Randall Stephenson, Chairman and CEO of AT&T Inc. and chairman of the Business Roundtable. Photo used under Creative Commons license. Credit: Robert Scoble

If you really want to find out about America’s economy, whom do you ask — economists or CEOs? That question is open to debate, but if you believe in the CEO approach, new information suggests that you should be concerned about the current state of the economy. From the view of most economists, America’s economy is in relatively good shape even though growth remains relatively low. From the view of business leaders, the short-term outlook for America is not quite as rosy.

The Business Roundtable CEO Economic Outlook Index is produced through surveys of CEOs. It analyses their plans over the next six months with respect to capital spending, sales, and employment expectations, along with questions to ascertain the reasoning behind the optimism or pessimism. For the fourth quarter of 2015, the index dropped from 74.1 to 67.5. It has slipped three straight quarters from a 2015 peak of 90.1 to reach a three-year low. The long-term average of the index is 80.1.

Why the pessimism in a generally growing economy? There are many reasons, from the CEO perspective. Here are some examples from the survey.


Just about any business survey will find regulations on the top of the list of pessimistic factors. This year was no exception, as excessive regulation was listed as the top cost pressure being applied to businesses. From Dodd-Frank and environmental regulations to financial restrictions, businesses feel that they are under constant regulatory attack.

Tax policy

Congress allowed bonus depreciation to expire without taking action, depriving businesses of tax breaks. CEOs argue that this must be incorporated as part of broader tax reform — including lowering the nominal corporate tax rate of 35 percent, which is the highest of all developed countries.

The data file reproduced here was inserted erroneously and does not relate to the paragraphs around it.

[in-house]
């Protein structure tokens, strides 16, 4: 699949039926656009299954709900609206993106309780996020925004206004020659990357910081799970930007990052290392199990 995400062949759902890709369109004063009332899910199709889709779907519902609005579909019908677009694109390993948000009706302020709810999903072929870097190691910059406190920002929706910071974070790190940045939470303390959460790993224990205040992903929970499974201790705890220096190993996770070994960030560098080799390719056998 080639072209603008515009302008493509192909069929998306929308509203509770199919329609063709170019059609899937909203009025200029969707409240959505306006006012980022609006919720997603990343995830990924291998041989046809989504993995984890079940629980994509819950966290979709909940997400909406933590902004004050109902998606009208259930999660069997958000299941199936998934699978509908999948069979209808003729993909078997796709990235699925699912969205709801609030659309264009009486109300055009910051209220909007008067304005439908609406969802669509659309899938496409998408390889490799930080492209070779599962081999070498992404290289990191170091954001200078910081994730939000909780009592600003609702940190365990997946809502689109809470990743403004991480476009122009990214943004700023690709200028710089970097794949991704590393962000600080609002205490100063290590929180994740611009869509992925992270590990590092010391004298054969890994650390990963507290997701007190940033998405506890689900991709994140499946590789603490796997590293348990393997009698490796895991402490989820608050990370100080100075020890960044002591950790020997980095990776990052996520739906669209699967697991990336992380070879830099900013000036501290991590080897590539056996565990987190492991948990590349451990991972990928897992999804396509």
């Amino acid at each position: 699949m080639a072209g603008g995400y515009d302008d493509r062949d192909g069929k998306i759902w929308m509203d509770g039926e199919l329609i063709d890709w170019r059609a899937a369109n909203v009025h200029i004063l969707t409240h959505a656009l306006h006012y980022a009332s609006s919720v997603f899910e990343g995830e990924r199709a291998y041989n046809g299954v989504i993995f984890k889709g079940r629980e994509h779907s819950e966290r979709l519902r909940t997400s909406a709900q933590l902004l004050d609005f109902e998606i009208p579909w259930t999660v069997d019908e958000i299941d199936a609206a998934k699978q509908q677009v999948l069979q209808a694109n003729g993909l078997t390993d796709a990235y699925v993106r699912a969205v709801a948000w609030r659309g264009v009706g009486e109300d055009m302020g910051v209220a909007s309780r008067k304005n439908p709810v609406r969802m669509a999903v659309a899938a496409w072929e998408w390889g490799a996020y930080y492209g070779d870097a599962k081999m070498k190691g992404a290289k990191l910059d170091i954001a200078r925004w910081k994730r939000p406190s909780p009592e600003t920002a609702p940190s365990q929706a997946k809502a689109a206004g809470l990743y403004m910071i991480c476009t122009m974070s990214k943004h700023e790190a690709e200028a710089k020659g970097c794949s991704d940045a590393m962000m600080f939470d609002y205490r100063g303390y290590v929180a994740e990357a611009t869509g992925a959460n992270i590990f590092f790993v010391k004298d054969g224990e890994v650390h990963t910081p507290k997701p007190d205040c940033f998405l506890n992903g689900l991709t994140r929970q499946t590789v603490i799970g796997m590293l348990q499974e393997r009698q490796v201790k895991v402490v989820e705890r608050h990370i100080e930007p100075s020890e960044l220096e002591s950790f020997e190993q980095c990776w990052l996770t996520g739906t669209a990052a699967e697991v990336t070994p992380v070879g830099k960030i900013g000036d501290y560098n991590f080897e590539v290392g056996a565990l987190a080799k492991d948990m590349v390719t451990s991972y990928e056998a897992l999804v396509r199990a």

In the eyes of CEOs, failing to address the corporate tax system is driving the trend of American companies reinvesting (or stashing, if you prefer) profits in overseas subsidiaries — or, in some cases, becoming foreign-owned companies through mergers and tax inversions. Tax inversions establish corporations with headquarters in foreign countries, thus allowing them to pay taxes to the foreign government at a lower rate. The $160 billion Pfizer-Allergan merger is the most recent example.

Health care/labor costs

Wage pressures have not increased across the board but are affecting certain businesses adversely. Lower-end retail and restaurants are feeling greater pressures. However, almost all businesses are facing increases in health care costs as the effects of Obamacare reach equilibrium.

Terror events

The spread of soft-target terror attacks, such as those in Paris, could result in a more cautious approach for both consumers and businesses. The survey took place before the San Bernardino shootings, so it is possible that this factor was understated.

Strong dollar

The downside of having one of the best economies worldwide is that our currency is very high, making exports more expensive. As a result, American companies depending on overseas income find it harder to keep sales income high and sustain growth.

Export-Import Bank

At least this one has since been resolved. Congress did not renew the authorization for the Export-Import Bank (EXIM) during the previous session. Reauthorization has been attached to the Transportation Bill that has passed the House and Senate, and the President is expected to sign the bill into law.

Granted, CEOs are looking through a narrow and self-interested focus in this survey, but they do raise valid points. Policymakers, economists, and legislators would be wise to pay attention and consider whether to adjust their plans accordingly.

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Featured main page photo of AT&T CEO Randall Stephenson by Robert Scoble, used under Creative Commons license.